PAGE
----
It started with the third tomato soup flop in a row. I somehow lost track of the “winner” recipe I’d been attached to, so I was trying to recreate it. None of them quite worked out. The first soup was too thick, the second too chunky, and the third was too bland. I’m determined, so I’ll have to try again next week.

Next, I made a Southwestern style pot pie with a cornbread biscuit topping. It was very colorful and festive, but something was missing. How disappointing.

Yesterday was Mardi Gras, so of course, I had to make something Cajun. Being a weeknight, I tried out a “quick” version of jambalaya. The ingredients were great, but there was no time for the flavors to meld. Plus, it was more soupy than I expected.

The most successful thing I made all week was borscht. I pored through piles of cookbooks, but couldn’t a recipe that seemed exactly right, so I made one up. It looked great while it was cooking. I don’t know what possessed me to add the vinegar, but all the recipes I had seen used it so I did too.

Unfortunately, I didn’t care for it at all, though it was a hit with my husband. As I mentioned when I made a cabbage gratin a couple of weeks ago, I don’t really like food that tastes like sauerkraut. The sour flavor that the vinegar gave the soup turned me off completely. The bad thing was that I ended up making a HUGE pot of this soup. The good thing was that Howard liked it; it reminded him of his Grandma Sadie’s sauerkraut soup. My friend Laury liked it too. So, I shared some, and we stashed the rest of the freezer for future lunches for Howard.

I know I didn’t make this sound so appealing, but if you like borscht, you might want to give it a try. My borscht-likers gave it a thumbs up!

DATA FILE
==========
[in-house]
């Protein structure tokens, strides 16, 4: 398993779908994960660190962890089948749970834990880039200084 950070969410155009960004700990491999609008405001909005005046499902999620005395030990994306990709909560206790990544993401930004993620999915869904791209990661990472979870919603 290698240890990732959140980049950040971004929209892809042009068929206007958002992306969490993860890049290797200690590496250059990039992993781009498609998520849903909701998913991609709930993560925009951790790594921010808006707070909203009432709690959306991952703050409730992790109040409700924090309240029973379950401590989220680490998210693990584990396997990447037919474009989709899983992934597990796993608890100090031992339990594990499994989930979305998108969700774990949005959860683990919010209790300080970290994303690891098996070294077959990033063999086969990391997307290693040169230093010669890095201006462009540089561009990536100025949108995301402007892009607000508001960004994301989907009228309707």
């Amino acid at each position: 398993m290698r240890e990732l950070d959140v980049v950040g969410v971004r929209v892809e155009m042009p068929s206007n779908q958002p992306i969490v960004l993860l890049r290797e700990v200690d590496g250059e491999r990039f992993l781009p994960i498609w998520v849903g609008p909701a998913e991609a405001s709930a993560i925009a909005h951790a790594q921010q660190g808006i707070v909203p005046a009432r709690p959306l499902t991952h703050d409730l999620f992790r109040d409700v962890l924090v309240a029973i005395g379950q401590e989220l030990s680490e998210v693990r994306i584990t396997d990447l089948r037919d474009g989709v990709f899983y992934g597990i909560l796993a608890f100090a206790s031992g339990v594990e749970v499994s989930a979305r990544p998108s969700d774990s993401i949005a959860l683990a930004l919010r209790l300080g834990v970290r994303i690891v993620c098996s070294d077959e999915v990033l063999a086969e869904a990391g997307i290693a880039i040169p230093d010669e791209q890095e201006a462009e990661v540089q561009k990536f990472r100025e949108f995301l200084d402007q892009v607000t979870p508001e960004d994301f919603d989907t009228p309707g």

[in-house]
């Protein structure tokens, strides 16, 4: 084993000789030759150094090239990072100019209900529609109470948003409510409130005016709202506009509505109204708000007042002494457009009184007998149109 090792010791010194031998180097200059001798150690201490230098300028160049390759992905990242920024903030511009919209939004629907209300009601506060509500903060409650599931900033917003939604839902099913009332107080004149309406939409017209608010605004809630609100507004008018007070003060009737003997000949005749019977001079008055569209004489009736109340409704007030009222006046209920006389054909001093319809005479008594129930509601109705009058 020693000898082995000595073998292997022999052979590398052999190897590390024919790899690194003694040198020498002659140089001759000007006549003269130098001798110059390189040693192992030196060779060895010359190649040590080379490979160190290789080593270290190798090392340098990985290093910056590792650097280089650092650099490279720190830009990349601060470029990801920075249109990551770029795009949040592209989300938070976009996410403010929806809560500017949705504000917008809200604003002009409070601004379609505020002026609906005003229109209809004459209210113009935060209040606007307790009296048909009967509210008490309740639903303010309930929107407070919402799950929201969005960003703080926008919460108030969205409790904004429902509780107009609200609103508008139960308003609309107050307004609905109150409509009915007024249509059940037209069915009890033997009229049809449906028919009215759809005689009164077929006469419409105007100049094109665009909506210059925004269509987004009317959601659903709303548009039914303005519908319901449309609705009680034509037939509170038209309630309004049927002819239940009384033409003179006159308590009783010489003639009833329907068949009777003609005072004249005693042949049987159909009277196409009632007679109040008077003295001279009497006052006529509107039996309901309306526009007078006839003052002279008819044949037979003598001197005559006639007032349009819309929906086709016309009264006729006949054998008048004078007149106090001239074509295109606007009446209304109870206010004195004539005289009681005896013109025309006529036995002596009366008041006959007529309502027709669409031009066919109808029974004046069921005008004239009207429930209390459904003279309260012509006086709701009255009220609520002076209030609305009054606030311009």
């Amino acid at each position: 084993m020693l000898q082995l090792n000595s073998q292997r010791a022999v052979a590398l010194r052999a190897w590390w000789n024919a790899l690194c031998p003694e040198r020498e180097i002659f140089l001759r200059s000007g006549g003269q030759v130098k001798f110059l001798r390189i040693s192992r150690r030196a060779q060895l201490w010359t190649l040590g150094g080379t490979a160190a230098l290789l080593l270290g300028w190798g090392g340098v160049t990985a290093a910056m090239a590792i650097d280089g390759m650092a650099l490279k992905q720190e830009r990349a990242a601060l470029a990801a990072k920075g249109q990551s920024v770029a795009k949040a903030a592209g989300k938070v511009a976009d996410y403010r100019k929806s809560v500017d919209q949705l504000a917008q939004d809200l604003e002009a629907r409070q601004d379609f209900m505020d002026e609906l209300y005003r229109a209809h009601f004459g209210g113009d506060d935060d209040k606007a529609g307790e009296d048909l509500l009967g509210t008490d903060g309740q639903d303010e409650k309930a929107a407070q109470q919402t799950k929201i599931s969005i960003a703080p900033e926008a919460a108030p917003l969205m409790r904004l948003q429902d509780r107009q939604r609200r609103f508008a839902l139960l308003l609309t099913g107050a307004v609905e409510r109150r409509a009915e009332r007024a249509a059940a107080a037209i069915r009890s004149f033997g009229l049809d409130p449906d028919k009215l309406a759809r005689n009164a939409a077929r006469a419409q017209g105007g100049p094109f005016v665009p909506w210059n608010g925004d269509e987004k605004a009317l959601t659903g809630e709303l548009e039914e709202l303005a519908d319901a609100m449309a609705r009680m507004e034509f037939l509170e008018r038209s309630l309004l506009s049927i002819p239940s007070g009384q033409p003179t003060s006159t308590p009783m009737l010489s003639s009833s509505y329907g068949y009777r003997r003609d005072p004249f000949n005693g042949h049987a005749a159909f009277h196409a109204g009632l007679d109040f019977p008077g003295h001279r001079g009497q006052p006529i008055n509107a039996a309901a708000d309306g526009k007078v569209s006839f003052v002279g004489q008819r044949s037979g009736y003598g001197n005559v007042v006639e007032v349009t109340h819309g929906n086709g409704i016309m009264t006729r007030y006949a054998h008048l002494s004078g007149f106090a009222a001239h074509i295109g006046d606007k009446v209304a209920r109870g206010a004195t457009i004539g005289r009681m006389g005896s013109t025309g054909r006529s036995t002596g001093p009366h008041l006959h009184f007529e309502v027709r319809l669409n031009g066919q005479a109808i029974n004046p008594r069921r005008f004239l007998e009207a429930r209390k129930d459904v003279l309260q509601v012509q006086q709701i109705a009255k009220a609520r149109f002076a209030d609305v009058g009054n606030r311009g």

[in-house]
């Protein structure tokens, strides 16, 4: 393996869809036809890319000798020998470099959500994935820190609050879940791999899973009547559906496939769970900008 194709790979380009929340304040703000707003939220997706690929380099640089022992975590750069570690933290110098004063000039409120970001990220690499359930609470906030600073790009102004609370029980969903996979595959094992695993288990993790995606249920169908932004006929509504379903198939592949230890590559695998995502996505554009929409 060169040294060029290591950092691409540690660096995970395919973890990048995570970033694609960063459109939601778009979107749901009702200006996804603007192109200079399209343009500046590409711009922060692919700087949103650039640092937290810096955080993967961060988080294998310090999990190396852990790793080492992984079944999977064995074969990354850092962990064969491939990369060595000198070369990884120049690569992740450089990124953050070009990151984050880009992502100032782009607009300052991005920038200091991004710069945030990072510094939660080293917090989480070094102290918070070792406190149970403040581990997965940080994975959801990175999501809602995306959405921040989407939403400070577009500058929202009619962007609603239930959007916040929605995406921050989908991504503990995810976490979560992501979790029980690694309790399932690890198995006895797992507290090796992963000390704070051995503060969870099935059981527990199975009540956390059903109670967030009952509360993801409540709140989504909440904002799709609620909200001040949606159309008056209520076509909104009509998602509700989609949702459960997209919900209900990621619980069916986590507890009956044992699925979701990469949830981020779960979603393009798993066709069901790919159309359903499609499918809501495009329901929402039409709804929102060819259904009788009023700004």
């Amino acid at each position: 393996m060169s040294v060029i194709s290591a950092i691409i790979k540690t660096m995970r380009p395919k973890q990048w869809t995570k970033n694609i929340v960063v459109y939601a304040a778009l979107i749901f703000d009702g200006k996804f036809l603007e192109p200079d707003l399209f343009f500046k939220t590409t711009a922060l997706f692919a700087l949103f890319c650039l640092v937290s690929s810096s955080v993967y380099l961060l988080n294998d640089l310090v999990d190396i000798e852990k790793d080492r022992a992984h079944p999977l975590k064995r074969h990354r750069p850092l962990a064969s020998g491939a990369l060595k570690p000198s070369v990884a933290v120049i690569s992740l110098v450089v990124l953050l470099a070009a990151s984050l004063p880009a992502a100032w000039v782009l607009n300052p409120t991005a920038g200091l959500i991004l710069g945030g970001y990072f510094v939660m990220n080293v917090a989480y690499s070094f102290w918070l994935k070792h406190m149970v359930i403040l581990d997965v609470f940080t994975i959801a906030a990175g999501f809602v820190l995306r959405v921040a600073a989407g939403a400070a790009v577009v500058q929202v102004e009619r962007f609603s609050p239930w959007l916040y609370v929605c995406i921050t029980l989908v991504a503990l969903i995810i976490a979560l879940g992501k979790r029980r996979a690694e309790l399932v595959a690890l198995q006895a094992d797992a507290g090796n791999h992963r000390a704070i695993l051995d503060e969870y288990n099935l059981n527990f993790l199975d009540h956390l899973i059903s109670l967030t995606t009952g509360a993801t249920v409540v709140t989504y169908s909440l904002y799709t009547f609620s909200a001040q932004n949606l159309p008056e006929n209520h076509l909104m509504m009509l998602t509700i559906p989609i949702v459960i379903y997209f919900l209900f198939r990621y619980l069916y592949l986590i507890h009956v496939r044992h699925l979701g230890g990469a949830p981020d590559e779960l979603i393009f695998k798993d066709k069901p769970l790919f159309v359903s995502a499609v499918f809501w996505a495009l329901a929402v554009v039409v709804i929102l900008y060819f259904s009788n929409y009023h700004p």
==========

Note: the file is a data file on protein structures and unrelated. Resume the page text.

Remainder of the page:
Serves 10-12

1 lamb shank
3 qts water
1 Tbsp canola oil
3½ lbs beets
1 onion, diced
2 carrots, shredded
1 turnip, shredded
8 cups shredded cabbage
1 c tomato puree
¼ cup white vinegar
2 Tbsp sugar
Sour cream (optional)

First, make a lamb stock. Ideally, make this the day before. Preheat the oven to 450F. Season the lamb shank with salt and pepper. Roast the lamb shank for 30 minutes. Transfer the roasted lamb shank to a large soup pot and cover with 3 quarts of water. Bring to a boil, then reduce the heat, and simmer for 1½ hours. Remove the lamb shank and reserve. Chill the stock, overnight, if possible, so you can easily remove any fat from the stock.

You also need to roast the beets. Scrub the beets. Place the beets in a roasting pan, add about ½ inch of water in the bottom of the pan and cover with foil. Roast in the preheated 450F oven for 1 hour or until the beets are tender. When the beets are cool enough to handle, slip the skin off and grate the beets.

In a large soup pot, heat the oil over medium heat. Saute the onion, carrots, and turnip until softened, 5 to 10 minutes. Add the beets, cabbage, tomato puree, vinegar and sugar to the pot and stir to combine. Add the stock. Bring to a boil, reduce heat, and simmer for 1 hour.

Cut or pick the meat off of the lamb shank and cut into bite-sized pieces. Add to the soup to heat through.

Serve hot with an optional dollop of sour cream.